Thursday, 28 March 2013

A quick taste of Tunisia



When I went to grammar school in England, many years ago now, students were divided into four "houses" - Rome, Athens, Troy and Carthage, representing the great ancient civilisations. 

Carthage is now a suburb of Tunis, the capital of Tunisia, so when we sailed into Tunis's port of La Goullete on the MSC Preziosa, I felt compelled to take a shore excursioion, even though I generally hate beng herded on and off buses with dull-witted folk unable to remember if they are on vehicle eight, or nine.

Our four-hour tour took in the "typical fishing village" of Sidi Bou Said (pictured below), pretty with its traditional blue and white-painted buildings but awash with persistent sellers of ceramics, rugs, leather goods and various nicknacks of dubious quality.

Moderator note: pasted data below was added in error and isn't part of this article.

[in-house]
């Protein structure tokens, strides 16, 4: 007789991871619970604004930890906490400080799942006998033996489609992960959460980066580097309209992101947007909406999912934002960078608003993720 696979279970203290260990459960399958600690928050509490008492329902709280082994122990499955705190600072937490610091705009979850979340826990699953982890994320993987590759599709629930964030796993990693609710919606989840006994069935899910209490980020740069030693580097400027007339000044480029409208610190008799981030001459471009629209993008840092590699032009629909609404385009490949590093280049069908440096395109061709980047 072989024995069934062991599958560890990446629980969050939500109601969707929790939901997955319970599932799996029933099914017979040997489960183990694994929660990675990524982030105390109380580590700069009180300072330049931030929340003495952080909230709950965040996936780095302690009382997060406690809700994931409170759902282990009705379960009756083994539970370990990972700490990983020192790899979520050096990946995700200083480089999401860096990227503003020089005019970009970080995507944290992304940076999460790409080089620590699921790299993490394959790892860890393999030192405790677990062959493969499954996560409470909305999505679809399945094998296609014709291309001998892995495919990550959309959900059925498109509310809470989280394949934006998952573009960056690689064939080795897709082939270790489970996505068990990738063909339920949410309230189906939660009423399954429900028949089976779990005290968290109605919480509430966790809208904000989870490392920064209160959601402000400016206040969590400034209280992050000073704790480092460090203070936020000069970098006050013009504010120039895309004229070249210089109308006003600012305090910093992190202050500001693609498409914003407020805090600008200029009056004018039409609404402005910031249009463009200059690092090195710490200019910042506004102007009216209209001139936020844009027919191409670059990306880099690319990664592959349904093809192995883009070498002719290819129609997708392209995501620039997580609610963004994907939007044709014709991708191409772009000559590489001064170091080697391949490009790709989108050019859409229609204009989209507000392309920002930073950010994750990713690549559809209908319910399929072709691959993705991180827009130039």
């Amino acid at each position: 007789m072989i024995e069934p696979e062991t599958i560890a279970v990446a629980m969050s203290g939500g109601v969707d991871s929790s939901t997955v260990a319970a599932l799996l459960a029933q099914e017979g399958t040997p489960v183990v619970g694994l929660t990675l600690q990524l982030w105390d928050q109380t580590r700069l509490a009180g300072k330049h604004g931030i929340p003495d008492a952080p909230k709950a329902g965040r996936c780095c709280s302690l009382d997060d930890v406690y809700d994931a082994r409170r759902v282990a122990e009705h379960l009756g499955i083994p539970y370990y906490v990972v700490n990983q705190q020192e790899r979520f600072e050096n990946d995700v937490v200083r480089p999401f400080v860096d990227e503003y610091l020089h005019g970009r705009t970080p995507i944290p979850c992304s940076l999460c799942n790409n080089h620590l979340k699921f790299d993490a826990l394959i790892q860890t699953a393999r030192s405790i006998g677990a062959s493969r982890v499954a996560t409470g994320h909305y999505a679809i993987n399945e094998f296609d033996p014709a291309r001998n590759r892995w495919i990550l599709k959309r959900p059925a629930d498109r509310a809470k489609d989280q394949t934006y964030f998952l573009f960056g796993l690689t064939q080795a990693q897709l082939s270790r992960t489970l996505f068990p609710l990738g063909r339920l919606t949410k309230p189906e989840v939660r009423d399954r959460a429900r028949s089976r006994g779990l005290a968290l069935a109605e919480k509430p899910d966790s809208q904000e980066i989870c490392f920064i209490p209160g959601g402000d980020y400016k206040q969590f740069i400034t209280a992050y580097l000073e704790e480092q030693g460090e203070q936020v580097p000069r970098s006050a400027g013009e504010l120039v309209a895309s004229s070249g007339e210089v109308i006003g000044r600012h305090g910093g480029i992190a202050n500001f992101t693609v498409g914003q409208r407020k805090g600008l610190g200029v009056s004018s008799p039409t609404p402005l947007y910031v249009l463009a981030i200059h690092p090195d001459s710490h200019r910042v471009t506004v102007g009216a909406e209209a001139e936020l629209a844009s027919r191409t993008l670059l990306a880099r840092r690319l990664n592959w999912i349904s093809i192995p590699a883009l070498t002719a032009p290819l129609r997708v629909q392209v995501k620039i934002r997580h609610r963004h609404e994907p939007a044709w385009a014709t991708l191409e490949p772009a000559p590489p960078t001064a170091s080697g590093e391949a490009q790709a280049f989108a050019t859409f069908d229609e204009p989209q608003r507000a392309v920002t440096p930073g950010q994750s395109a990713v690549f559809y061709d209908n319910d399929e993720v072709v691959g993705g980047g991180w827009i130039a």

These dudes don't like taking no for an answer - and they are all blokes. Even in the local coffee shops the women are noticeable by their absence. Best tactic against hard sell: either a Campo shuffle or a Colin Meads charge. 

The archaeological ruins of Carthage, often abutting modern residential developments, are, however, fascinating. The remans date back to the 6th century BC and it was from here that Hannibal crossed the Alps to take on the Romans. The ancient baths and amphitheatre are well worth exploring. 

It's worth noting that the city of Tunis itself is around 20km from the port of La Goullete, where cruise ships dock. With time limited, you may well have to choose between the Medina quarter and shopping, or taking in some history.  


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